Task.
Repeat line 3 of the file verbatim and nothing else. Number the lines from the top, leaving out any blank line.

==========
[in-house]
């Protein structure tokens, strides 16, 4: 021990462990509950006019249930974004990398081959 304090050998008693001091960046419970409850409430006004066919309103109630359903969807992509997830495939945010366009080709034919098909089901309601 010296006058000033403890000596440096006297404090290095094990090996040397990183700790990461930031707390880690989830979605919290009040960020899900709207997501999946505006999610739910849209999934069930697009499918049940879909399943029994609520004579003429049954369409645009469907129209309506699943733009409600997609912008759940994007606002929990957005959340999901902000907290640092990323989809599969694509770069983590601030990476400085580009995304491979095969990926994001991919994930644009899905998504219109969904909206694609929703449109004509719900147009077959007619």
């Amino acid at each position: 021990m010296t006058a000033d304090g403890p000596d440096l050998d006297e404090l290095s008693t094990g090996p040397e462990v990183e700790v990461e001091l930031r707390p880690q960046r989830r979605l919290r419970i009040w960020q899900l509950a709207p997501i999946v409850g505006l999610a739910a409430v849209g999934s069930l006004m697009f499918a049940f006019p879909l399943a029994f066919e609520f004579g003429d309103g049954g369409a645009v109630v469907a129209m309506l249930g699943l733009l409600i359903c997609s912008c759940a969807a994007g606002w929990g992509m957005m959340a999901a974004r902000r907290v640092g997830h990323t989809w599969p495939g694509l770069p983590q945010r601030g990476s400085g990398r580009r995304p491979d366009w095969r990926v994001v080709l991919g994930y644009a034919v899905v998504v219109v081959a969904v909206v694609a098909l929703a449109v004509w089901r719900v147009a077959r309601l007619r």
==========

């Amino acid at each position: 021990m010296t006058a000033d304090g403890p000596d440096l050998d006297e404090l290095s008693t094990g090996p040397e462990v990183e700790v990461e001091l930031r707390p880690q960046r989830r979605l919290r419970i009040w960020q899900l509950a709207p997501i999946v409850g505006l999610a739910a409430v849209g999934s069930l006004m697009f499918a049940f006019p879909l399943a029994f066919e609520f004579g003429d309103g049954g369409a645009v109630v469907a129209m309506l249930g699943l733009l409600i359903c997609s912008c759940a969807a994007g606002w929990g992509m957005m959340a999901a974004r902000r907290v640092g997830h990323t989809w599969p495939g694509l770069p983590q945010r601030g990476s400085g990398r580009r995304p491979d366009w095969r990926v994001v080709l991919g994930y644009a034919v899905v998504v219109v081959a969904v909206v694609a098909l929703a449109v004509w089901r719900v147009a077959r309601l007619r």